Gastrointestinal Cancers Symposium
Gastrointestinal Cancers Symposium
January 31, 2013
1 min read

Ramucirumab increased survival among patients with advanced gastric cancer

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The novel drug ramucirumab significantly improved survival compared with placebo among patients with metastatic refractory gastric or gastroesophageal junction cancer, according to results of the phase 3 REGARD study presented at the Gastrointestinal Cancers Symposium.

VEGF and VEGF-receptor 2 mediated signaling, as well as angiogenesis, may contribute to the development of gastric cancer. Ramucirumab (IMC-1121B, ImClone Systems) is a human monoclonal antibody that targets VEGF-receptor 2.

Charles S. Fuchs, MD, MPH, professor in the department of medicine at Harvard Medical School, and colleagues conducted a placebo-controlled, double-blind, international trial to evaluate the safety and efficacy of ramucirumab in patients with metastatic gastric or gastroesophageal junction adenocarcinoma that progressed on first-line platinum and/or fluoropyrimidine therapy.

Researchers randomly assigned 355 patients to receive ramucirumab (n=238) or placebo (n=117) every 2 weeks until disease progression, unacceptable toxicity or death. All patients also received best supportive care.

Eligible patients had disease progression within 4 months after first-line therapy or within 6 months after adjuvant therapy.

OS served as the primary endpoint. Secondary endpoints included PFS, 12-week PFS, overall response rate and safety.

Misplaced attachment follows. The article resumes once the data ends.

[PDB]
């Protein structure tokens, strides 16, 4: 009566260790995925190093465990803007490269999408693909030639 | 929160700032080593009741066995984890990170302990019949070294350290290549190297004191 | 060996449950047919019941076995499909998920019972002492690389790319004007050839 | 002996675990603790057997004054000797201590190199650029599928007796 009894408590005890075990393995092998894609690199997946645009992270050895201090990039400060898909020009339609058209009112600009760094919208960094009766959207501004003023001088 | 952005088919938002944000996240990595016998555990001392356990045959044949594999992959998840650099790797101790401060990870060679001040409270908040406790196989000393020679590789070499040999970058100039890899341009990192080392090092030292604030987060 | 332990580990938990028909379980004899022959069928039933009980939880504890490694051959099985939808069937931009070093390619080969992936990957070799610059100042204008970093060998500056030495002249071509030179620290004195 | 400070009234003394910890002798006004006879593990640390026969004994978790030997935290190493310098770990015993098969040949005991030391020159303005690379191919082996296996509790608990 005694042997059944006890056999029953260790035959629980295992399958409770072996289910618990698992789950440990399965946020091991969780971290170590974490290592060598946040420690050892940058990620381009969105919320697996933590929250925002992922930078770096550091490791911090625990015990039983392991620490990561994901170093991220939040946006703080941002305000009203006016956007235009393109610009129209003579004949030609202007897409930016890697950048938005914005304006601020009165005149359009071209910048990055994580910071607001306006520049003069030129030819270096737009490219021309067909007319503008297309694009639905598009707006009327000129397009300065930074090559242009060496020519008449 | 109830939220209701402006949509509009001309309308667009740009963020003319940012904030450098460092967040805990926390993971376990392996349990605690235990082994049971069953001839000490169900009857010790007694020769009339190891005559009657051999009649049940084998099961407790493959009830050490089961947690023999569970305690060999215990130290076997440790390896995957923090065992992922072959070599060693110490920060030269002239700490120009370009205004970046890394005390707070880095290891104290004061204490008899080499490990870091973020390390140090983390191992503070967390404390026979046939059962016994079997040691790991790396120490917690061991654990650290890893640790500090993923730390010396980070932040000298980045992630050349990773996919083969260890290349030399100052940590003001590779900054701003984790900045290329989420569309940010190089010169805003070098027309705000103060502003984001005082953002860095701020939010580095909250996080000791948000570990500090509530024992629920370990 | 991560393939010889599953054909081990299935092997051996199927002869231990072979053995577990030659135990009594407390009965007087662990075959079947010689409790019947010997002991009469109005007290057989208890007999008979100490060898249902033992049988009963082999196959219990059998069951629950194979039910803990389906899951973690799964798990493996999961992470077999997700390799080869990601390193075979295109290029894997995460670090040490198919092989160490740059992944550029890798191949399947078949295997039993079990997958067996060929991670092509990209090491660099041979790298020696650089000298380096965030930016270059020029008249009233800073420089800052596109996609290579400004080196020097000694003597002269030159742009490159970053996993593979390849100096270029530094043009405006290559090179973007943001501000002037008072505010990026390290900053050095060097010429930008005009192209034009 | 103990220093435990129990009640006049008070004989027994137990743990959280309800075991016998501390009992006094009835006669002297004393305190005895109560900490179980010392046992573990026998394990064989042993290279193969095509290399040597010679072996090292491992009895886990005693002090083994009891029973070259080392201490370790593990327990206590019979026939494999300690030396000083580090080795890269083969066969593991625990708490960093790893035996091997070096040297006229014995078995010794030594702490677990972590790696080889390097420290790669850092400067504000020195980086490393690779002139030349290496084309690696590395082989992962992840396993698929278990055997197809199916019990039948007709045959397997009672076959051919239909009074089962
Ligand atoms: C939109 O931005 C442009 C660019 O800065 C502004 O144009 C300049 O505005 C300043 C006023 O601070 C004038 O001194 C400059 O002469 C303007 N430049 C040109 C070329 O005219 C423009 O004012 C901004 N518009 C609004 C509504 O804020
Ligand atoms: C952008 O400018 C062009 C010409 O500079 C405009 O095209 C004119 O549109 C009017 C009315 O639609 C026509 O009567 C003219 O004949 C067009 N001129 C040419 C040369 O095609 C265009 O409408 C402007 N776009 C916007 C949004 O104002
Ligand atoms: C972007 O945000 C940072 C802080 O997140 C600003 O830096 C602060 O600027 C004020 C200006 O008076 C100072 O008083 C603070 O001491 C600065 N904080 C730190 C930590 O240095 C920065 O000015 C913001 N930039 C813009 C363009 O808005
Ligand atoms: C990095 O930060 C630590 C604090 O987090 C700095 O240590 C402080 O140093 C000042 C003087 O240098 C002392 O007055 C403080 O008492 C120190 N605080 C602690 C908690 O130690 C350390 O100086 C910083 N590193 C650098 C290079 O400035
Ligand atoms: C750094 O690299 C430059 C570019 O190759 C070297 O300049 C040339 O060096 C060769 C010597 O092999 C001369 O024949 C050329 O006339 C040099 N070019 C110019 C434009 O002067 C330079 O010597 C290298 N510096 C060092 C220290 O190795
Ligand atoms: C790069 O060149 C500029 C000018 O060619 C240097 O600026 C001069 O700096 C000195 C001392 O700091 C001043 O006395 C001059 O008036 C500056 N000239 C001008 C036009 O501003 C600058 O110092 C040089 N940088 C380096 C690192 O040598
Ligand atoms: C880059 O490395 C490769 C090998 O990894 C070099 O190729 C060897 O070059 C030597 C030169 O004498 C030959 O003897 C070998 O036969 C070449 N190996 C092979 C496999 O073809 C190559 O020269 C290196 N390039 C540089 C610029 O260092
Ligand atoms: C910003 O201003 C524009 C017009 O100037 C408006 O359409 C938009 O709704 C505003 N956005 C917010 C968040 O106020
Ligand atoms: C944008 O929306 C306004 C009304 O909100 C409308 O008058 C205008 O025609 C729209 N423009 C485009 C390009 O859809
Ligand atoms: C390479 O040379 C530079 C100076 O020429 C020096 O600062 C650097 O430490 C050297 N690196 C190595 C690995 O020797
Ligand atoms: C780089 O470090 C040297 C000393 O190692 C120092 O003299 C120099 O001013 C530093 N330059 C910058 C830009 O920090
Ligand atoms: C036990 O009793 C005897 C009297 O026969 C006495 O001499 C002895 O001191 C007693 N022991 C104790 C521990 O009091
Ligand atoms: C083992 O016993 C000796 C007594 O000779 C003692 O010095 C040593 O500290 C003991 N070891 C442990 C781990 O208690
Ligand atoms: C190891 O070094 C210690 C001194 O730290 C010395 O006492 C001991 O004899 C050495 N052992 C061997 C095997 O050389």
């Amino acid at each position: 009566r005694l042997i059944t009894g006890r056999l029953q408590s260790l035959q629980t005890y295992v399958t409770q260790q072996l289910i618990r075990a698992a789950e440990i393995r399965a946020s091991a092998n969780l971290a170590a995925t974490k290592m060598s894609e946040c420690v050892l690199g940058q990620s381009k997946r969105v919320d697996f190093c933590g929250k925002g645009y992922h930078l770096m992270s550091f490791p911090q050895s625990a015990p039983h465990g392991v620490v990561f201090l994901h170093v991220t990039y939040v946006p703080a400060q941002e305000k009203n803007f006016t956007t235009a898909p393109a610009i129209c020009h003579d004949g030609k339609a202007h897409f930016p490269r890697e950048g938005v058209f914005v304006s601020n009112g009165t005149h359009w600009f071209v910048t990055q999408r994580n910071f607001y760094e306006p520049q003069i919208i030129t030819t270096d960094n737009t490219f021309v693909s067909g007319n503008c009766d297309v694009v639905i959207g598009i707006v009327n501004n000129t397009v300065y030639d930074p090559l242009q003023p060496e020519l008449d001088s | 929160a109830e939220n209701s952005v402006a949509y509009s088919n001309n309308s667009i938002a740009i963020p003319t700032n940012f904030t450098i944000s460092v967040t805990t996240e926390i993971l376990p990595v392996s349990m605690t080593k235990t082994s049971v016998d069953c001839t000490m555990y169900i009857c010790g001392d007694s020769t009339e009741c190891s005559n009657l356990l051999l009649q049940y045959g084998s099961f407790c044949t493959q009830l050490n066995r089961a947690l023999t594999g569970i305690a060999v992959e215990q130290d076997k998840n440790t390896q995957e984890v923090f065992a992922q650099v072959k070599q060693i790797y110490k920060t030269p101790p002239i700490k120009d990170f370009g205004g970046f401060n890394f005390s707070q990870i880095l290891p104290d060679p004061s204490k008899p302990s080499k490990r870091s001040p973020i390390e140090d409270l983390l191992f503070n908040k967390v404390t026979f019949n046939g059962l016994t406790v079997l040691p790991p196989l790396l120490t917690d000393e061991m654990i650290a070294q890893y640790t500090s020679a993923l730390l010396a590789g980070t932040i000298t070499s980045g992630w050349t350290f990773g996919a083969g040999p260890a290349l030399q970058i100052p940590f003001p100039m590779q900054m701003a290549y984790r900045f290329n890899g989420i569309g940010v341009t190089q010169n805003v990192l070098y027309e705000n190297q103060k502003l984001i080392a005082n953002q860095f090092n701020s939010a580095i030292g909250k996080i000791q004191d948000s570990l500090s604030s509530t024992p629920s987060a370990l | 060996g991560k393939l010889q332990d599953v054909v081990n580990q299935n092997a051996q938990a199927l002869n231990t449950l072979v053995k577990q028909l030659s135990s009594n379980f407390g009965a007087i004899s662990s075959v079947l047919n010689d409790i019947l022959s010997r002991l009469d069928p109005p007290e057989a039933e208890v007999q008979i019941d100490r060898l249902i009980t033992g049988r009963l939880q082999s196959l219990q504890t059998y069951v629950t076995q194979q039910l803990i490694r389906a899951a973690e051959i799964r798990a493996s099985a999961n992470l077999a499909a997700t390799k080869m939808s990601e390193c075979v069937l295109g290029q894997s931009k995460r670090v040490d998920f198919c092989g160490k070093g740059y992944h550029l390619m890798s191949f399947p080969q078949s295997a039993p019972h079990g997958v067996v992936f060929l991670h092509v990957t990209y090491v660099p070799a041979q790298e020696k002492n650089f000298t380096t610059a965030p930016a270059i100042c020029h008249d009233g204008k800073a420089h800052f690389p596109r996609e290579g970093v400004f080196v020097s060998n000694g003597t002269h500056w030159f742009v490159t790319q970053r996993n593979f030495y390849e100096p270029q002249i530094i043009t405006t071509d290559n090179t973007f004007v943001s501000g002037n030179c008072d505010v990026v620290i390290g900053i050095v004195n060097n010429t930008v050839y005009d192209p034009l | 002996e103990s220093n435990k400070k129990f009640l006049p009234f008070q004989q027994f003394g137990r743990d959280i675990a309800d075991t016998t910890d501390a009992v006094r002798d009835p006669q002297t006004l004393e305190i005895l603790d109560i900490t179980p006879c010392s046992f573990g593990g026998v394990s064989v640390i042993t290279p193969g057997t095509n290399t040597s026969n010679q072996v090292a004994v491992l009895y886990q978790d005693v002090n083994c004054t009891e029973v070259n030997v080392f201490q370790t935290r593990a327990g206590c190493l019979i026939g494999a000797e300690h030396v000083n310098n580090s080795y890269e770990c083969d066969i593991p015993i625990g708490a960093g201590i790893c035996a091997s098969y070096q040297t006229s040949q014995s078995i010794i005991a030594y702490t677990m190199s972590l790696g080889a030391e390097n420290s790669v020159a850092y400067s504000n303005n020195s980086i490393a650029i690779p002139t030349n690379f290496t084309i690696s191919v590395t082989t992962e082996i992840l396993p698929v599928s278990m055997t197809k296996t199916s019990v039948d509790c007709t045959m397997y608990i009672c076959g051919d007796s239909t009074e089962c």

Patients assigned to ramucirumab experienced significantly longer median OS (5.2 months vs. 3.8 months; HR=0.776; 95% CI, 0.603-0.998) and PFS (2.1 months vs. 1.3 months; HR=0.483; 95% CI, 0.376-0.620) than patients assigned to placebo.

Patients in the ramucirumab group also had a higher rate of 12-week PFS rate (40% vs. 16%), a higher overall response rate (3.4% vs. 2.6%) and higher disease control rate (49% vs. 23%) compared with those in the placebo arm (P<.0001).

The most frequent grade 3 or higher adverse events reported by patients assigned to ramucirumab were hypertension, anemia, abdominal pain, ascites, fatigue, decreased appetite and hyponatremia.

For more information:

Fuchs CS. Abstract #LBA5. Presented at: Gastrointestinal Cancers Symposium; Jan. 24-26, 2013; San Francisco.

Disclosure: The researchers report serving as consultants/advisers for, as well as receiving research funding and honoraria from, Amgen, Bayer, Bristol-Myers Squibb, Genentech, Infinity Pharmaceuticals, ImClone Systems, Lilly, Merck KGaA, Novartis, Pfizer, Roche and other pharmaceutical companies.